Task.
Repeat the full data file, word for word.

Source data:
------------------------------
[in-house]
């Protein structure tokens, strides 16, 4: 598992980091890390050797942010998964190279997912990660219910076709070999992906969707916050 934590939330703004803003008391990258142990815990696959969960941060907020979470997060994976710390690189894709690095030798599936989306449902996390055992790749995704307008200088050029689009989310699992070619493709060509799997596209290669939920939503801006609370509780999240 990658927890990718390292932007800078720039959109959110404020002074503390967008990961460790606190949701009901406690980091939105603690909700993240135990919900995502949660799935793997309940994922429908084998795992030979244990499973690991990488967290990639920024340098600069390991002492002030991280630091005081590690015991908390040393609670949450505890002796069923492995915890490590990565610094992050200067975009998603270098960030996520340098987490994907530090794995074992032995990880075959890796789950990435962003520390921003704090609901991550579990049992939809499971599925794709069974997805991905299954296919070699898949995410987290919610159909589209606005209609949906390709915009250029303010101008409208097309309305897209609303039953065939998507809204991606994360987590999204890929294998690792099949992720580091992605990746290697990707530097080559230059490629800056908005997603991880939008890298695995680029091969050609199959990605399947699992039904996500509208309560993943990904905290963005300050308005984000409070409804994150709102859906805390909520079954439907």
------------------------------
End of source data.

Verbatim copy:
[in-house]
């Protein structure tokens, strides 16, 4: 598992980091890390050797942010998964190279997912990660219910076709070999992906969707916050 934590939330703004803003008391990258142990815990696959969960941060907020979470997060994976710390690189894709690095030798599936989306449902996390055992790749995704307008200088050029689009989310699992070619493709060509799997596209290669939920939503801006609370509780999240 990658927890990718390292932007800078720039959109959110404020002074503390967008990961460790606190949701009901406690980091939105603690909700993240135990919900995502949660799935793997309940994922429908084998795992030979244990499973690991990488967290990639920024340098600069390991002492002030991280630091005081590690015991908390040393609670949450505890002796069923492995915890490590990565610094992050200067975009998603270098960030996520340098987490994907530090794995074992032995990880075959890796789950990435962003520390921003704090609901991550579990049992939809499971599925794709069974997805991905299954296919070699898949995410987290919610159909589209606005209609949906390709915009250029303010101008409208097309309305897209609303039953065939998507809204991606994360987590999204890929294998690792099949992720580091992605990746290697990707530097080559230059490629800056908005997603991880939008890298695995680029091969050609199959990605399947699992039904996500509208309560993943990904905290963005300050308005984000409070409804994150709102859906805390909520079954439907």